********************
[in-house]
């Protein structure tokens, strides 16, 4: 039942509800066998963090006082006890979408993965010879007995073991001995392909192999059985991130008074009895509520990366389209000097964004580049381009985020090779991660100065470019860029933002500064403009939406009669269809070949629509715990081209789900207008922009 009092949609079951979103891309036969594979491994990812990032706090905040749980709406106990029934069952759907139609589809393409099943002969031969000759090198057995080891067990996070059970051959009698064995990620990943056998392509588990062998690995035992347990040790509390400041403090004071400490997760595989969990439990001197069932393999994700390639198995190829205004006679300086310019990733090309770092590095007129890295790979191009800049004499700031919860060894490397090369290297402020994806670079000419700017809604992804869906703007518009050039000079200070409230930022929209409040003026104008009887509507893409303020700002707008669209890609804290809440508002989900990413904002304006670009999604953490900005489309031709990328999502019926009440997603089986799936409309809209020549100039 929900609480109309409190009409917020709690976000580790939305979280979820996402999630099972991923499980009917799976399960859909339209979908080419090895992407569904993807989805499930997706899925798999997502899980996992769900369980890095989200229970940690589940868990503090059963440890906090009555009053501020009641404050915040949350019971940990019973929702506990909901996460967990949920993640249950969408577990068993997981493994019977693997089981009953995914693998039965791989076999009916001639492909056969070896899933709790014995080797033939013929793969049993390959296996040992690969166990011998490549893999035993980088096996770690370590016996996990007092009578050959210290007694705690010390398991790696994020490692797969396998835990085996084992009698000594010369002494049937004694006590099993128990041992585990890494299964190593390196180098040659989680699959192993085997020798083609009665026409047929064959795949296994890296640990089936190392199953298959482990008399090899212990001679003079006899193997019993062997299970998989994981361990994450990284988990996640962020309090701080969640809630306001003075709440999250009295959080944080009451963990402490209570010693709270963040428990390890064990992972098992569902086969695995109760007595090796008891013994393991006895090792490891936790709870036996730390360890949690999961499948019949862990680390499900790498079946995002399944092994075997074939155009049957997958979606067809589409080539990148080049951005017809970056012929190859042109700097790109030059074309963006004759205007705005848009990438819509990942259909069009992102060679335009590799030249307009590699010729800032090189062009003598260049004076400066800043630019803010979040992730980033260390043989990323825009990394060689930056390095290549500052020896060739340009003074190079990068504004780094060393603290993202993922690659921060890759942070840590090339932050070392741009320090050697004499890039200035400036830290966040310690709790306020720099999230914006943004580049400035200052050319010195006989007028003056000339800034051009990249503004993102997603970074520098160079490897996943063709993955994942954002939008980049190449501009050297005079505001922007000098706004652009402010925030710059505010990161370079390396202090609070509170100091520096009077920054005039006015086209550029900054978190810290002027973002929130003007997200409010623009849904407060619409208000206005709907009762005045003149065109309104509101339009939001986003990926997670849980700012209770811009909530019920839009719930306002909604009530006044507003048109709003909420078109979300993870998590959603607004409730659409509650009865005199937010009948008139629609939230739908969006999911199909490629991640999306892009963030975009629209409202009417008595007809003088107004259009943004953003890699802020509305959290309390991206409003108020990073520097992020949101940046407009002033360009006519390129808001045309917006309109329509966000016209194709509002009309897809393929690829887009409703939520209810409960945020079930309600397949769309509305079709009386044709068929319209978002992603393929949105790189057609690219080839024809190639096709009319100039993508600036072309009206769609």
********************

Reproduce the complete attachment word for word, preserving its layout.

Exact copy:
[in-house]
């Protein structure tokens, strides 16, 4: 039942509800066998963090006082006890979408993965010879007995073991001995392909192999059985991130008074009895509520990366389209000097964004580049381009985020090779991660100065470019860029933002500064403009939406009669269809070949629509715990081209789900207008922009 009092949609079951979103891309036969594979491994990812990032706090905040749980709406106990029934069952759907139609589809393409099943002969031969000759090198057995080891067990996070059970051959009698064995990620990943056998392509588990062998690995035992347990040790509390400041403090004071400490997760595989969990439990001197069932393999994700390639198995190829205004006679300086310019990733090309770092590095007129890295790979191009800049004499700031919860060894490397090369290297402020994806670079000419700017809604992804869906703007518009050039000079200070409230930022929209409040003026104008009887509507893409303020700002707008669209890609804290809440508002989900990413904002304006670009999604953490900005489309031709990328999502019926009440997603089986799936409309809209020549100039 929900609480109309409190009409917020709690976000580790939305979280979820996402999630099972991923499980009917799976399960859909339209979908080419090895992407569904993807989805499930997706899925798999997502899980996992769900369980890095989200229970940690589940868990503090059963440890906090009555009053501020009641404050915040949350019971940990019973929702506990909901996460967990949920993640249950969408577990068993997981493994019977693997089981009953995914693998039965791989076999009916001639492909056969070896899933709790014995080797033939013929793969049993390959296996040992690969166990011998490549893999035993980088096996770690370590016996996990007092009578050959210290007694705690010390398991790696994020490692797969396998835990085996084992009698000594010369002494049937004694006590099993128990041992585990890494299964190593390196180098040659989680699959192993085997020798083609009665026409047929064959795949296994890296640990089936190392199953298959482990008399090899212990001679003079006899193997019993062997299970998989994981361990994450990284988990996640962020309090701080969640809630306001003075709440999250009295959080944080009451963990402490209570010693709270963040428990390890064990992972098992569902086969695995109760007595090796008891013994393991006895090792490891936790709870036996730390360890949690999961499948019949862990680390499900790498079946995002399944092994075997074939155009049957997958979606067809589409080539990148080049951005017809970056012929190859042109700097790109030059074309963006004759205007705005848009990438819509990942259909069009992102060679335009590799030249307009590699010729800032090189062009003598260049004076400066800043630019803010979040992730980033260390043989990323825009990394060689930056390095290549500052020896060739340009003074190079990068504004780094060393603290993202993922690659921060890759942070840590090339932050070392741009320090050697004499890039200035400036830290966040310690709790306020720099999230914006943004580049400035200052050319010195006989007028003056000339800034051009990249503004993102997603970074520098160079490897996943063709993955994942954002939008980049190449501009050297005079505001922007000098706004652009402010925030710059505010990161370079390396202090609070509170100091520096009077920054005039006015086209550029900054978190810290002027973002929130003007997200409010623009849904407060619409208000206005709907009762005045003149065109309104509101339009939001986003990926997670849980700012209770811009909530019920839009719930306002909604009530006044507003048109709003909420078109979300993870998590959603607004409730659409509650009865005199937010009948008139629609939230739908969006999911199909490629991640999306892009963030975009629209409202009417008595007809003088107004259009943004953003890699802020509305959290309390991206409003108020990073520097992020949101940046407009002033360009006519390129808001045309917006309109329509966000016209194709509002009309897809393929690829887009409703939520209810409960945020079930309600397949769309509305079709009386044709068929319209978002992603393929949105790189057609690219080839024809190639096709009319100039993508600036072309009206769609």